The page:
Skip Navigation
Regional News
John McHugh and George Pataki were architects of the national cap and trade system for fighting pollution. (File photos)
John McHugh and George Pataki were architects of the national cap and trade system for fighting pollution. (File photos)

GOP support for cap-and-trade erodes

Listen to this story
In this year's mid-term elections, environmental issues have largely taken a back seat to jobs and the economy.

But here in the New York and across the Northeast, one trend is changing the political landscape and threatening to dismantle a model project aimed to fight climate change.

Many Republicans in the region once backed climate change legislation, and embraced a policy known as cap-and-trade to reduce greenhouse gases and other kinds of pollution

But a lot of Republican candidates in the Northeast are now campaigning aggressively against the cap-and-trade.

As Brian Mann reports, they're following the lead of conservative party leaders in other parts of the country.

See this


Hear this

Download audio

Share this


Explore this

Reported by

Brian Mann
Adirondack Bureau Chief

When then-Republican congressman John McHugh from Upstate New York introduced an ambitious new national cap-and-trade bill in 2007 he was hoping to curb acid rain caused by coal burning power plants in the Midwest. 

He acknowledged at the time that he hadn’t given his own party leaders advance notice of the bill because he wanted to keep them from blocking it or watering it down.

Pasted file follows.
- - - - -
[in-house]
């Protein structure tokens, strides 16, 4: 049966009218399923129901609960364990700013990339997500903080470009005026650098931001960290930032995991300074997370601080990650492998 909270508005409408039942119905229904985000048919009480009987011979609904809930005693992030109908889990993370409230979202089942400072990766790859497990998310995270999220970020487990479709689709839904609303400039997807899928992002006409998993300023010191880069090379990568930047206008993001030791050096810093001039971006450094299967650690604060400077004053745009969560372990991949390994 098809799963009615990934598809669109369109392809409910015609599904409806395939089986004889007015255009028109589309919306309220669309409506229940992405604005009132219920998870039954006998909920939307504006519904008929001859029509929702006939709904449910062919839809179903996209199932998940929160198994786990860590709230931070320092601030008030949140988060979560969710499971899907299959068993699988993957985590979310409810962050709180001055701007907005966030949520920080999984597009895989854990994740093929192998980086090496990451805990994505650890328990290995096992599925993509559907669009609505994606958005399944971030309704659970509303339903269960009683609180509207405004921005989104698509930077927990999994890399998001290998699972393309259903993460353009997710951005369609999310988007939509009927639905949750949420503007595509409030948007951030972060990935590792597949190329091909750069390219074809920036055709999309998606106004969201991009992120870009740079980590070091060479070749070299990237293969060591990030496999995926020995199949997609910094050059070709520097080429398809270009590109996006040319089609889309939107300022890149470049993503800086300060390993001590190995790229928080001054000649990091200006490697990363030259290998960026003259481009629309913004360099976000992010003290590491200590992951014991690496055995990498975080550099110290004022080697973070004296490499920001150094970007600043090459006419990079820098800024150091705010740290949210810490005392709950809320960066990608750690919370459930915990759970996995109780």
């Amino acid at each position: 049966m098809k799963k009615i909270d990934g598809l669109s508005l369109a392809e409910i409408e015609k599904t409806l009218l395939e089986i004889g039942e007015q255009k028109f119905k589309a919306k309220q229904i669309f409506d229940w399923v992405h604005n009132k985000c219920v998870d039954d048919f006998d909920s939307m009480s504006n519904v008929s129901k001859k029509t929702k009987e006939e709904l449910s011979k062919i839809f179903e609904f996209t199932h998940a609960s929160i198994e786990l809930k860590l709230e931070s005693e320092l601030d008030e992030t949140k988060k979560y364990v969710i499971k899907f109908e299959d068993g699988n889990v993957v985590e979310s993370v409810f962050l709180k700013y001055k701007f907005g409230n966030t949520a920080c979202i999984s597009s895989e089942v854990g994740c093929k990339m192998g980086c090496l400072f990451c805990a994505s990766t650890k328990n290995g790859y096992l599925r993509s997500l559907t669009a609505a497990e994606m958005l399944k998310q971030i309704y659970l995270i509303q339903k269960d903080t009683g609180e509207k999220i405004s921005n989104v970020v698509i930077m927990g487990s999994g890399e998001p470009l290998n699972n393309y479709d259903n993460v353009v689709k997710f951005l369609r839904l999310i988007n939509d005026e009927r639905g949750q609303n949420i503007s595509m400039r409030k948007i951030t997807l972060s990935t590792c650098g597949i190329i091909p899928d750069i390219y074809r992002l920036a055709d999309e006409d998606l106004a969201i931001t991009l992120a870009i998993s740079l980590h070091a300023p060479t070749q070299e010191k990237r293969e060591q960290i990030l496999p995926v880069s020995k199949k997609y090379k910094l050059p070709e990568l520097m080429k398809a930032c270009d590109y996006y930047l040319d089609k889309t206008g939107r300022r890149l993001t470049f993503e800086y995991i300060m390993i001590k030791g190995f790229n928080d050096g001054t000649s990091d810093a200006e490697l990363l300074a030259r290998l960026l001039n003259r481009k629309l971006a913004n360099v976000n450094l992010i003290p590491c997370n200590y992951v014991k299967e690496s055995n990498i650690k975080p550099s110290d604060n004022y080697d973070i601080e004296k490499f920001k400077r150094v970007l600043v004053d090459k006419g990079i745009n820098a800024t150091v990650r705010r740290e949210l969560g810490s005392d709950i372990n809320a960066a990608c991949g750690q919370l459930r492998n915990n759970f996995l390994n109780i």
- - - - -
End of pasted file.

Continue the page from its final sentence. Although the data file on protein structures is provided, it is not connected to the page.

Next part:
"I didn’t want to give my good friend and my leader John Boehner any more lead time than was necessary, quite frankly," he said.

Boehner – who may be the next Republican House Speaker – comes from the coal-rich state of Ohio and has been a strong backer of the oil and gas industry.

 At the time, McHugh was blunt about the fact that Northeastern Republicans like himself often saw environmental issues very differently than their national party.

"John Boehner is a very able leader, very astute politically," McHugh said.  "However on specific issues, as a legislator, we don’t agree on a whole lot."

Nowhere was this tension more visible than on cap-and trade.  

Northeastern Republicans helped to invent and champion the policy, which sets broad limits on the amount of pollution.  Its an approach that can work for acid rain chemicals or greenhouse gases.

 A marketplace is then created so that clean companies benefit by selling pollution credits. 

 The idea is to offer market incentives that spark innovation, helping to cut emissions far more quickly and cheaply.

Before leaving office in 2009, McHugh was one of eight Republican in the country who voted in favor of a Democratic measure that would use the cap-and-trade strategy to reduce green house gases.  

But things have changed and the Republican running now for his old seat, Matt Doheny, sees this very differently, arguing during a debate last month that cap-and-trade is a terrible idea.  

"What it simply does is say everyone’s going to pay more for energy costs across the board," Doheny said.  "It’s going to hurt our productivity and growth right here in the United States."

Across the Northeast, the Republican support for cap-and-trade has eroded. 

In Connecticut, Senate Republican candidate Linda McMahon has made opposition to the measure a centerpiece of her campaign against Democrat Richard Blumenthal.